Fall 2009, updated October 2014
People come to museums to learn more about art, but museums can be overwhelming in size and scope. Museums vary in their ability to convey information in an approachable way, and museum learning is easily forgotten. ArtSmart is an art education concept for people who are interested in art, but feel intimidated by museums. ArtSmart supports beginning art enthusiasts in learning more about art, motivates them to see more art, and helps them discover their personal tastes.
ArtSmart started in 2009 as a graduate-school project. Our team of three Interaction Design students choose a subject and problem area, did observational and academic research, and designed a solution. In 2014, I updated this project and designed concepts for the iPad mini.
ArtSmart started with academic research, museum visits, and interviews with recent museum visitors. Our key findings were:
- Some museums provide physical learning tools, but museums are limited by space, and only one visitor can interact with the material at a time.
- Guided tours are highly informative, but not customized. With a large group, it can be difficult to see and hear.
- Art is a very personal experience. Museums are large, and visitors are selective about what they see. People often visit museums with others, but they may split up so each can visit what is most interesting to each. They like to discuss what they've seen after.
- They want to remember the art they’ve seen, and often document what they like by taking photos. They may wish to look up more information about the artist later, find other works by that artist.
Our academic research into learning and education theory led to a set of guiding principles about learner needs:
- Interaction. Learners should engage with the content, in contrast to passively consuming information.
- Learning in context. Information should be presented at the time it is best used.
- Customization and learner control. Learners can choose what is of interest to them and the app will tailor itself to their interests. They set the pace, route, and amount of learning.
- Guided focus. Bring the learner's attention to the most key points of the artwork.
I used the Lean Startup Canvas to work through the key requirements of the application, focusing on refining the problem statement, customer segment, and value proposition. The Lean Startup Canvas is a one-page business plan that helps you refine and express your product idea.
Then I began sketching to work through flows, screens and data.
After sketching the application flow, an application map helped me visualize how the individual parts come together. If you're looking for a great resource on untangling your navigation, check out Hagan Rivers.
For the app's key screens, I worked through iterations to find the best way to present the information and met the user's needs. For the artwork view, I focused leveraging a large visual of the painting to engage the user, but not overwhelm with painting details or options.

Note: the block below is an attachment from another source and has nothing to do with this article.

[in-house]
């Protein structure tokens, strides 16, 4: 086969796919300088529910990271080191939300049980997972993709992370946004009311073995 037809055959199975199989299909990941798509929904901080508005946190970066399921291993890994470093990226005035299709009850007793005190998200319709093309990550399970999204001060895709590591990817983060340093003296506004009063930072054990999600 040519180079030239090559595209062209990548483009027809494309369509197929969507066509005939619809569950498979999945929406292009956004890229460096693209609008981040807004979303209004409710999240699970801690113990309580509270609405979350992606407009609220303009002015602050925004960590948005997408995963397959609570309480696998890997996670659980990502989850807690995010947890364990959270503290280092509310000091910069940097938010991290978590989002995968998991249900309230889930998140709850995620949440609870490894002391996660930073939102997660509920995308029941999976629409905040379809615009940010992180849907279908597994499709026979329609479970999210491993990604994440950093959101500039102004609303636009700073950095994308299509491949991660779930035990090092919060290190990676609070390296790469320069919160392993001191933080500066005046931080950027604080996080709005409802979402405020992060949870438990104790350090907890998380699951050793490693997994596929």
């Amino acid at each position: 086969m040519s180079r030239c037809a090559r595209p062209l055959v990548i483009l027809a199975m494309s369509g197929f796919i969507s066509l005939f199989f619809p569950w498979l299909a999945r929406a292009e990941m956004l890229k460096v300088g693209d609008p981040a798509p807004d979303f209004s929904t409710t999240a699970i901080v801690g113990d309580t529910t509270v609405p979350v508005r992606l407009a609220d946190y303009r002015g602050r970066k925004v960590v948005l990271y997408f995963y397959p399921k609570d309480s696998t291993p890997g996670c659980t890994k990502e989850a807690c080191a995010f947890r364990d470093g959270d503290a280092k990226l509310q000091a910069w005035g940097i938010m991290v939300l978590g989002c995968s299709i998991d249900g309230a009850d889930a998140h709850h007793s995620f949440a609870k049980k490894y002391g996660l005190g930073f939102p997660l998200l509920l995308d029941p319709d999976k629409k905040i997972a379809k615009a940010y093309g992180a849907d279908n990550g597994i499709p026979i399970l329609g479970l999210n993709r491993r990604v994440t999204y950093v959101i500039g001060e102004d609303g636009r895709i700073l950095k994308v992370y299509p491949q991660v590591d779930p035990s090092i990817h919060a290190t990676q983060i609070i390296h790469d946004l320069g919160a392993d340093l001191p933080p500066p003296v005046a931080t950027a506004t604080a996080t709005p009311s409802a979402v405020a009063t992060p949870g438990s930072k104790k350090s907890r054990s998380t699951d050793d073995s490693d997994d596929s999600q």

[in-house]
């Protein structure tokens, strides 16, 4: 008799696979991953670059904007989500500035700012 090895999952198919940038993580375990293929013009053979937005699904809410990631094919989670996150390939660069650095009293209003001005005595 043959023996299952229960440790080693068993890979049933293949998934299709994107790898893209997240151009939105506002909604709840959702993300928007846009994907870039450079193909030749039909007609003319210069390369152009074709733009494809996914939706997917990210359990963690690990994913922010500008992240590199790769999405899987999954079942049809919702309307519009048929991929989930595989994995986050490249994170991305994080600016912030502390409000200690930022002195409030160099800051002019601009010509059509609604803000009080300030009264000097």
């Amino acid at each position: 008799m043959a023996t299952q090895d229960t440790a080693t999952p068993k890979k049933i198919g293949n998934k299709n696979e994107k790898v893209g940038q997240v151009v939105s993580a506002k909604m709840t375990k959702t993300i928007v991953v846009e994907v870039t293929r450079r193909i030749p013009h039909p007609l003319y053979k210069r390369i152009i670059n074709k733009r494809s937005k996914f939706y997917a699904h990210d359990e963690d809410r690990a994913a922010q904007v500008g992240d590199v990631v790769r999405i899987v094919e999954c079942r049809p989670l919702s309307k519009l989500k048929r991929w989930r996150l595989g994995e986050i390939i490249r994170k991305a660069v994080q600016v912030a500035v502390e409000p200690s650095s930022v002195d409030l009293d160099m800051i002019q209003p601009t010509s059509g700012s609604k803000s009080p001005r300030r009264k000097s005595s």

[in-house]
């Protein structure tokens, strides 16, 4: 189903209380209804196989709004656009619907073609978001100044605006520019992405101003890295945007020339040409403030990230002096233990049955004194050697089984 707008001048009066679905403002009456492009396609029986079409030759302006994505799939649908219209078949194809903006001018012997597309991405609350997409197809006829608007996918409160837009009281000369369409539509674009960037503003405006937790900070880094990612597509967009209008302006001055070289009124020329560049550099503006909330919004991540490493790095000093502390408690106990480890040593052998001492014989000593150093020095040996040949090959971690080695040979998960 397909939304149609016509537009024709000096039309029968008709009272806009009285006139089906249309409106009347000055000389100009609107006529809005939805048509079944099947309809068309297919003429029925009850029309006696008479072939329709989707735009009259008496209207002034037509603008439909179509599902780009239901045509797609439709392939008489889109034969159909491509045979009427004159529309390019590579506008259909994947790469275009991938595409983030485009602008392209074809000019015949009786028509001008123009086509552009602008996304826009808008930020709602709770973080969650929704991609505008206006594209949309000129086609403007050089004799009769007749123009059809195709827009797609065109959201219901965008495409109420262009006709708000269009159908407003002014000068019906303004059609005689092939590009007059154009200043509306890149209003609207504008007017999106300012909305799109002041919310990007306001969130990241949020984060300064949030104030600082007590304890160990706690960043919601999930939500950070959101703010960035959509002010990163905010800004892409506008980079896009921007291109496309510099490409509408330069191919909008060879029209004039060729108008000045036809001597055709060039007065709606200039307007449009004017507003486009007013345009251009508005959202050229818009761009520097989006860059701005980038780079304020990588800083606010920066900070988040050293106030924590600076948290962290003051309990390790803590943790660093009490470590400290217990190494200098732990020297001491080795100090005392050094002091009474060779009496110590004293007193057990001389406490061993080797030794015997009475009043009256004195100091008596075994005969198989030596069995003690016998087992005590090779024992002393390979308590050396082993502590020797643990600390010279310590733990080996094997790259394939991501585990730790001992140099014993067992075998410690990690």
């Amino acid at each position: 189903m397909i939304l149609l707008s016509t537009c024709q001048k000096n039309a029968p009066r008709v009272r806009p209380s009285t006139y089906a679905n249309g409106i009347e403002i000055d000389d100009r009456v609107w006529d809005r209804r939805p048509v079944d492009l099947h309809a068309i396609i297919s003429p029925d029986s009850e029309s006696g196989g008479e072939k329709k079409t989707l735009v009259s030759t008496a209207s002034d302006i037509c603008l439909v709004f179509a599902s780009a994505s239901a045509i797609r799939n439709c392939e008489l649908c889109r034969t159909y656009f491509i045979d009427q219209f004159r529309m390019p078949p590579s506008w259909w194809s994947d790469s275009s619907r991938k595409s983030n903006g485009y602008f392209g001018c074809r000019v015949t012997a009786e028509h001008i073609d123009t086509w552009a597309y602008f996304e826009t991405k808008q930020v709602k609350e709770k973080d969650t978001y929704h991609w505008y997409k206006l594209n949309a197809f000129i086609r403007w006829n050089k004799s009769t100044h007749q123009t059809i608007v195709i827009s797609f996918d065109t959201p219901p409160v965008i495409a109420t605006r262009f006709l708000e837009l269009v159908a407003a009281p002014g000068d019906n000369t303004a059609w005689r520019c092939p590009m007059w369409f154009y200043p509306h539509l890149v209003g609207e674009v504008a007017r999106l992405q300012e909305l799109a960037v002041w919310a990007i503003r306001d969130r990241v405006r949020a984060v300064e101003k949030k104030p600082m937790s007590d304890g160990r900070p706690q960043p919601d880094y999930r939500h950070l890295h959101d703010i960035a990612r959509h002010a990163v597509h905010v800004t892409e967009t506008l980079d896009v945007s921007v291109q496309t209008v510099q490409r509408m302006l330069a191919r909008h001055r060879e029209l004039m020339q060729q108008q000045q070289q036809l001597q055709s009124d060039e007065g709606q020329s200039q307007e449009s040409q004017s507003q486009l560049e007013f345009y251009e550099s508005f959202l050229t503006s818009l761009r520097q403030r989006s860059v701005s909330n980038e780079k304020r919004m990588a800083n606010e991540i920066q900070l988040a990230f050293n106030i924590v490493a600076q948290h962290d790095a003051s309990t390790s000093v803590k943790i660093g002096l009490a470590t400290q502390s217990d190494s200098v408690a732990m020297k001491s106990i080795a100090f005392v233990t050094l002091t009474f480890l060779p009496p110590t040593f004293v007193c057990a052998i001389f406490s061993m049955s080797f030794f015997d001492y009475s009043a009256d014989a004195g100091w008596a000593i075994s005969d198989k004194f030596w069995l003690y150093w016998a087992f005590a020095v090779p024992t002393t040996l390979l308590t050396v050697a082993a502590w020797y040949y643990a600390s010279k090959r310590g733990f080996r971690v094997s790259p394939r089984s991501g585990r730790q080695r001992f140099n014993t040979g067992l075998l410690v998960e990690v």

After defining the key elements and interactions, I created low-fidelity wireframes.
The first problem I had to solve was whether users need to create an account or could use the app without an account. I came up with a hybrid approach — allow the user to access some content, but ask them to create an account at the point where they needed to save data. This is important because a key feature of the app is learning user preferences and helping the user develop her taste.
ArtSmart supports the museum experience by providing background and learning games on selected pieces of art. As each artwork is different, the kinds learning activities will vary depending on what is notable about the artwork. In this wireframe, I show three possibilities: an information view, a detail view, and a comparison view. Having several kinds of learning activities is important for two reasons: learner control and having information presented multiple ways, reinforcing the material.
The detail view employs guided focus, allowing the user to interact with specific points of interest on the artwork. The detail view can also represent learning in context, where the user might be taught about a certain style of artwork or technique by having it highlighted in an artwork. This method is frequently used in museums, but learning displays are limited by space constraints.
The ability to compare the artwork to similar artworks or other works by the artist enable the user to better understand the context of the artwork she is observing.
The ability to favorite an artwork allows the user to better remember their museum experience without having to take photos (which often is not permitted). The user can see their favorites overall and sorted by museum trip, using it as a talking point to discuss the trip after, or to get recommendations about the kinds of artworks they might wish to visit in the future.
Finally, I took the wireframes and created a preliminary prototype using Marvel. I wanted to get a better sense of the flows and interactions. I iterated on some of the screens and interactions, refining the prototype as I went along.
I created a screencast of the prototype so it could be consumed easily without the viewer having to guess which flows were available or not.
This gives you an overview of my usual design process. Typically, the next steps for this app would be to work with my team to define the first set of features we'd build, and work through high fidelity designs and refined interactions. While I enjoy making pixel-perfect mockups, I think the most important part of design come with understanding the problem, sketching, and iterating.